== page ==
D23 gets another thumbs up from me. It was a supercalifragalistic evening! (Sorry, had to do it...)
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Saving Mr. Banks Movie Review

Winds in the east, mist coming in
Like something is brewing and about to begin.
Can't put my finger on what lies in store
But I fear what's to happen, all happened before...

Saving Mr. Banks is the story of how Walt got P. L. Travers to give him the rights to Mary Poppins.

Pamela Travers (Emma Thompson) is broke, and her agent finally gets her to go see Walt Disney (Tom Hanks), who's been trying to get the rights to Mary Poppins for 20 years. She is loath to give up the rights to Mary, especially to a man who she's convinced will turn her into another Tinkerbell or Mickey Mouse.

She is obstinate and quite frankly, a bitch with a bad attitude. Pretty much from the outset, it's pretty clear she isn't going to agree to anything Walt, the boys (B. J. Novak and Jason Schwartzman) or Don DaGradi (Bradley Whitford) want to do for the movie, making ridiculous demands that she knows won't be met. (At one point, she demands the color red not be allowed in the film.)

The story is sort of an odd duck, in that it's set in 1961, but probably a full third of the movie is another storyline in the form of flashbacks to 1906. Those flashbacks are of Travers as a child (Annie Rose Buckley), while she still lived in Australia, and are mostly about the relationship Travers had with her father, Travers Goff (Colin Farrell).

At the outset of the movie, the two storylines are seemingly quite divergent, but as the story progresses, it becomes apparent that the reason Travers is so obstinate, why so many things are wrong with what the boys and DaGradi want to do, is because she strongly identifies Mr. Banks with her idolized father, but nobody at Disney understands this, nor the reasons for her seemingly inane demands. Things come to a head when the timelines actually converge, an extremely clever way to make you see why Travers is so against what the Studio wants to do.

The turning point comes when Ralph (Paul Giamatti), her driver, the only person she hasn't been able to annoy, connects with her in a way to make her re-think about where she is and the people she's dealing with. (I have to say, this scene could have been trite and contrived, but Giamatti and Thompson are brilliant in it.)


Now, I'm really not sure how much of this movie is fact and how much is fudged fact, it is after all, a movie, and doesn't claim to be a historical document. For instance, the way A Spoonful Of Sugar came about is different than how the Sherman's tell the story. Some of it is pretty accurate, like the way Travers complained about everything, since Disney still has the recordings. After one song, Walt remarks, "That'll work.", his highest praise he ever gave the Sherman Brothers, but it wasn't after Feed the Birds. (It was, however, a nice touch to include Walt's favorite song at his lowest point dealing with Travers.)

Regardless, this is a terrific film. Every Walter Elias Disney and/or Mary Poppins fan should see it. Just remember it's not a G-rated film, and probably wouldn't recommend it for kids. (It's PG-13, which for a Disney branded movie is pretty rare. Yes, movies like the Pirates franchise was rated PG-13, but like Saving Mr. Banks, by its very nature should be a Disney Movie.) While the 1961 timeline has some laugh out loud moments, much of the 1906 timeline is pretty dark.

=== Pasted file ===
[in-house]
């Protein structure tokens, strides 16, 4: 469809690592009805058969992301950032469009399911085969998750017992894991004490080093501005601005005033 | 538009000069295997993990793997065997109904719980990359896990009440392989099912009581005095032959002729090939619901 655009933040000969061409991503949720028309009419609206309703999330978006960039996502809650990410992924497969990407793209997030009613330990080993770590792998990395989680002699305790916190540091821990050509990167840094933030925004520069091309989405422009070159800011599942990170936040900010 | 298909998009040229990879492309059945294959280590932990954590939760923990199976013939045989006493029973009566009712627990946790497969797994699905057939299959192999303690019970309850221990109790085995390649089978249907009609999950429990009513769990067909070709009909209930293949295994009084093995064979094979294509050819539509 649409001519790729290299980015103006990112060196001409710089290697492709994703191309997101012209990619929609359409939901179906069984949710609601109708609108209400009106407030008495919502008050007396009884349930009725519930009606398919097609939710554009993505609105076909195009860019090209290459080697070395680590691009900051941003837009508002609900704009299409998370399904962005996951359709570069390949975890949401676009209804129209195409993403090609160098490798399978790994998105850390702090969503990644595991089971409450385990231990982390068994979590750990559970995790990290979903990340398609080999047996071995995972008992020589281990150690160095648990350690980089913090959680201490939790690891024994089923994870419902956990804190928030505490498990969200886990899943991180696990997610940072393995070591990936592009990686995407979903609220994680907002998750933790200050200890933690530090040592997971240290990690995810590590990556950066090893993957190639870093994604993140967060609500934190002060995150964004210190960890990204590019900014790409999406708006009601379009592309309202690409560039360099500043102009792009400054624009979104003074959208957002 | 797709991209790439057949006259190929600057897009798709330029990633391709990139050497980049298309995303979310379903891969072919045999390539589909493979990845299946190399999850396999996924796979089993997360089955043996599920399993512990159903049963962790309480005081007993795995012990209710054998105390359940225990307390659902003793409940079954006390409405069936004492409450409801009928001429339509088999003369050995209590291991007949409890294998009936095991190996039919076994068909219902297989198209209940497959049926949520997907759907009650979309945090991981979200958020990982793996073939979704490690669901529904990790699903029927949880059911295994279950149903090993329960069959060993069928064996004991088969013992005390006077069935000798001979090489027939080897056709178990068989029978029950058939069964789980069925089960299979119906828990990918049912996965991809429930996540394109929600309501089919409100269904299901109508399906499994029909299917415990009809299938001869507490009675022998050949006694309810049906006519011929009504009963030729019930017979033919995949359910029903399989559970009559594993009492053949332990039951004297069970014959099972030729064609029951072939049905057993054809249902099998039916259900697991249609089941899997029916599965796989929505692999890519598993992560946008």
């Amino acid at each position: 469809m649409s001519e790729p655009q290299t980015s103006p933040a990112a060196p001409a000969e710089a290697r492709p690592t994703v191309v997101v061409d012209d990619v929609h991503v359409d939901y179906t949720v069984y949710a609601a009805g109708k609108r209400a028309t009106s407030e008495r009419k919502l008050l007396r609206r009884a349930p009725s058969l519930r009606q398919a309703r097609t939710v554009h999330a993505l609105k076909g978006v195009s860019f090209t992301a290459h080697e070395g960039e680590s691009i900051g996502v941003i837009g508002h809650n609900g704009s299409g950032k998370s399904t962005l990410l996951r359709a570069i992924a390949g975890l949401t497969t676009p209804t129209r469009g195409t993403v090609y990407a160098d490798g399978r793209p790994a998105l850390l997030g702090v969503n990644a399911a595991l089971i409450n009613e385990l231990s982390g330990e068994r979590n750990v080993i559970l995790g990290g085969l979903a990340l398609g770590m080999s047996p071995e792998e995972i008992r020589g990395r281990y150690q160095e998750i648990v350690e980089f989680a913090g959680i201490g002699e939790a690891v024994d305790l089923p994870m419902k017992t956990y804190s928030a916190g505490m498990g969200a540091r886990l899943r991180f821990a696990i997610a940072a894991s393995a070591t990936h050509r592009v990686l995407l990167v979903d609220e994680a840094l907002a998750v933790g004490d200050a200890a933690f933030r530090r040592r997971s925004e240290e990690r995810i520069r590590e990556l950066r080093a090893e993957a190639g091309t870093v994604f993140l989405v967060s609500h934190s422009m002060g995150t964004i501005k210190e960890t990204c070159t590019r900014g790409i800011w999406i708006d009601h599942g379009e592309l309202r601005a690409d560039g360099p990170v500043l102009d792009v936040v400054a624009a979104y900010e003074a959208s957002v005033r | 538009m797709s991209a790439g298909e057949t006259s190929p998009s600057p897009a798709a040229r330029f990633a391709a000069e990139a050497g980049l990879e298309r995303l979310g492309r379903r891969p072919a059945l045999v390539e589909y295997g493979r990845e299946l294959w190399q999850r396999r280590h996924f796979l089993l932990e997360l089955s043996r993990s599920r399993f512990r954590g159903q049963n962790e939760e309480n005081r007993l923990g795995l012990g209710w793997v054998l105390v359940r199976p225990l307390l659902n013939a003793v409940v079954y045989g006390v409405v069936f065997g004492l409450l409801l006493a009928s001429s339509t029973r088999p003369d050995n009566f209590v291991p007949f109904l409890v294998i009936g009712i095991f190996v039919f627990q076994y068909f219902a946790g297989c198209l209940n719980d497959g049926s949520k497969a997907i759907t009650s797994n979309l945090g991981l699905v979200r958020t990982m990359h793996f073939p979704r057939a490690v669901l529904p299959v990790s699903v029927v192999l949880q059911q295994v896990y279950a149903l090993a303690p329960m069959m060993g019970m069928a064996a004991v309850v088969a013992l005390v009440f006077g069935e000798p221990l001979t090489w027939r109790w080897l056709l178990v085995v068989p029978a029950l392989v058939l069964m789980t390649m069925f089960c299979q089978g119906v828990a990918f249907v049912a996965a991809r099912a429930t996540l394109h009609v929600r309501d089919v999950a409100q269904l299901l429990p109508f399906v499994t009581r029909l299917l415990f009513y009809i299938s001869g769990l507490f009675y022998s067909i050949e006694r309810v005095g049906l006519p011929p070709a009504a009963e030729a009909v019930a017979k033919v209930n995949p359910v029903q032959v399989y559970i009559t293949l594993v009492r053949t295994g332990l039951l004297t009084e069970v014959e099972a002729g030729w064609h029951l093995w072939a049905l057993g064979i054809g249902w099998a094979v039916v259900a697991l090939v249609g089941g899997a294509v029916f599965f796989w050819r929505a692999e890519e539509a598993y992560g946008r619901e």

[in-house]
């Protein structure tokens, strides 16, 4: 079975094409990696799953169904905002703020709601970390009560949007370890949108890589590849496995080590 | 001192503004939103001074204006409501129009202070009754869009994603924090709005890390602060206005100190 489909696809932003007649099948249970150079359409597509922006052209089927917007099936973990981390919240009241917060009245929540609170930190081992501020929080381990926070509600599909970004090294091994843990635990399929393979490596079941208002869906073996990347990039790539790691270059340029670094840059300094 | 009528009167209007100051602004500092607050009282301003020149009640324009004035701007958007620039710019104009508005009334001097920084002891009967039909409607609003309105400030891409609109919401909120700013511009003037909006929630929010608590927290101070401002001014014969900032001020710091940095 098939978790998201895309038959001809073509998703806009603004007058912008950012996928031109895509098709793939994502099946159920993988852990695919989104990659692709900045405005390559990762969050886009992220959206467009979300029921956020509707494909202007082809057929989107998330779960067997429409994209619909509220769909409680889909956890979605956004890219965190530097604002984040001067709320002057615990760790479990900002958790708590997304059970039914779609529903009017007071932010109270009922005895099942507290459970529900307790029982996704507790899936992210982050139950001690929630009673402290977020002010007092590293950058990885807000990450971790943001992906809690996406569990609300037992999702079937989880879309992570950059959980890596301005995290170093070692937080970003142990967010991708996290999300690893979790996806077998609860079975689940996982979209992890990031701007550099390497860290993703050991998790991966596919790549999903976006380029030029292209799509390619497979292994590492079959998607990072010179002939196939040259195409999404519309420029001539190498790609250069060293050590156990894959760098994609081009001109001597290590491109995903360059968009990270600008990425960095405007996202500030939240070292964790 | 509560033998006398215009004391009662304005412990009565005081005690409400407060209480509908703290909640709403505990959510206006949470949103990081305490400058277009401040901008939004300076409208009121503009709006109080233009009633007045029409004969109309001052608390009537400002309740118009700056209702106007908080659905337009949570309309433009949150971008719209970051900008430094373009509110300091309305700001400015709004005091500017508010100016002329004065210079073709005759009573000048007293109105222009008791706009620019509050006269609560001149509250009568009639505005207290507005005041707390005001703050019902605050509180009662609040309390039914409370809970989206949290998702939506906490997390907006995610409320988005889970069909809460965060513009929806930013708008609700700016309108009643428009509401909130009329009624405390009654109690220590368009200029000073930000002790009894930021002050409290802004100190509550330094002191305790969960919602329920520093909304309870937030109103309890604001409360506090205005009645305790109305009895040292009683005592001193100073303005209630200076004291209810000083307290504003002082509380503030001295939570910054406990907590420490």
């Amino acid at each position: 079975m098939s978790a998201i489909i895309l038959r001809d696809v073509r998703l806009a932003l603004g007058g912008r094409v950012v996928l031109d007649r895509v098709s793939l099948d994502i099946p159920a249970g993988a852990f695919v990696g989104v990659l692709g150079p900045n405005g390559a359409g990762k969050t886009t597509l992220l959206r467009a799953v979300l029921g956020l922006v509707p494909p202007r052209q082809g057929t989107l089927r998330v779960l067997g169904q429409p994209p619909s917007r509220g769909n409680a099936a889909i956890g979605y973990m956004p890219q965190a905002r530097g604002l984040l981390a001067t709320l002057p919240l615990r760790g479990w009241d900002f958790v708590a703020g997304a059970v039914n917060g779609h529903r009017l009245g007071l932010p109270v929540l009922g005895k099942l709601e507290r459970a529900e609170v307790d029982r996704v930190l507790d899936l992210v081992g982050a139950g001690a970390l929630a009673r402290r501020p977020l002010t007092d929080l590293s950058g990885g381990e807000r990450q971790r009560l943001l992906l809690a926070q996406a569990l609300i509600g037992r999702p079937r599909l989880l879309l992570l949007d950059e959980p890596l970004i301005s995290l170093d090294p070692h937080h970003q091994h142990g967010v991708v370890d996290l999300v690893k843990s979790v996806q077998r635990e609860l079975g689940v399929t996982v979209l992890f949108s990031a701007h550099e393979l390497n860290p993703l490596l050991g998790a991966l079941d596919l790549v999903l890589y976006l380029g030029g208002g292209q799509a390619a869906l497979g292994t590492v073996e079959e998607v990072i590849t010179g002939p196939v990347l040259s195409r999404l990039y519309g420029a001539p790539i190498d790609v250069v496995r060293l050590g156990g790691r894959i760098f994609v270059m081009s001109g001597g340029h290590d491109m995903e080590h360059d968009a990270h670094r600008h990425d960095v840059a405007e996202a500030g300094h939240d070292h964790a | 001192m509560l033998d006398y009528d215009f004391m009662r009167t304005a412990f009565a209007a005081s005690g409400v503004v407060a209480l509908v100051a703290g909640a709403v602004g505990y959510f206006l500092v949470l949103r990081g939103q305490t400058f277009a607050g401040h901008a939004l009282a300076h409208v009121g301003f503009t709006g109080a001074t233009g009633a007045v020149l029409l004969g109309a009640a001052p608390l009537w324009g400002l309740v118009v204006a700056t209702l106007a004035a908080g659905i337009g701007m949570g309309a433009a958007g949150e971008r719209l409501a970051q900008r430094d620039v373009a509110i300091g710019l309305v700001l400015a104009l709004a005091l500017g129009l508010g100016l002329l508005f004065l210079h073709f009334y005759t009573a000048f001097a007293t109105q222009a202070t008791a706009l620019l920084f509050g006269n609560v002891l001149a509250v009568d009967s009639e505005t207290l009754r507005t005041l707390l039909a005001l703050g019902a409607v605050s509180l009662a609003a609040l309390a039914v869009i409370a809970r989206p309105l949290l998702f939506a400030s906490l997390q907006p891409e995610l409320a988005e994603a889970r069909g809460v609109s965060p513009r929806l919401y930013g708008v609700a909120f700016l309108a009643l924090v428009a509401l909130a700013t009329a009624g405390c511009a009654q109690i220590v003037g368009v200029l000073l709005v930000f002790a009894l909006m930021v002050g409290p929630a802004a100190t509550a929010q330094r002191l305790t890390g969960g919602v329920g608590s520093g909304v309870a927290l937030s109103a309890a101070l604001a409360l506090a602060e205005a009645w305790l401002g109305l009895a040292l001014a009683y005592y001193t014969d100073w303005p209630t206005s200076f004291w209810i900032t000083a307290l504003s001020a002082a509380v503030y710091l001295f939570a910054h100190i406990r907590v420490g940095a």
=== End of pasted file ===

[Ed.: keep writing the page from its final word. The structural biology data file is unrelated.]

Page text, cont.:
Dick Sherman was an active consultant, which is probably one of the reasons why the movie seems so authentic. He is, after all, the last person still living who was in that room during those two weeks, over 50 years ago.

I'd also like to address some common misperceptions I've seen, mostly because of the trailer. Don't judge the movie by the trailer. The trailer really doesn't misrepresent, but it hardly touches on a very large aspect of the movie. I understand why it was done that way, but it's very easy to misperceive what the movie is about.

First, (and most important) it is not a movie about Walt Disney. Second, it is not Mary Poppins, nor the making of Mary Poppins.

It is about Walt attempting to secure the rights to Mary Poppins during Pamela Travers' two-week visit to the Burbank studios in 1961, and the reasons why Pamela Travers is so protective of Mary and Mr. Banks.

I also have to say that Hanks might not look a whole lot like Walt, but by the end of the movie he had me convinced he was Walt. After watching his performance, I decided I'd rather have an actor that can act like Walt than an actor that looks like Walt but can't act like Walt, and Hanks does a fantastic and credible job. And let's face it, Emma Thompson doesn't look like Travers, nor do the Sherman Brothers' or Don DaGradi's counterparts. But make the actors look superficially like them, and the performances are so good that you'll buy it. At least I did. (And from interviews, so did Karen Dotrice (who played Jane Banks in the original film) and Dick Sherman, who insist that Hanks' mannerisms and speech are very much like Walt's.)

Finally, I would add that if you haven't seen Mary Poppins recently, you might want to boot the DVD (or Blu-Ray, just released), and watch the movie. I'd also watch the segments about the making of the movie in the video "the boys, the sherman brothers' story." It's not strictly necessary, but it'll provide some background of a few things that just are in the movie without explanation, and there are some details that might otherwise be missed in Saving Mr. Banks.

Anyway, there's a pretty good chance I'll actually go to a theater to see the movie again during its general release to see the other little things I missed. If you know me, that's some high praise...
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Revisions:
  • 12/11/2013 - Page Added
  • 08/31/2014 - Update to v3.2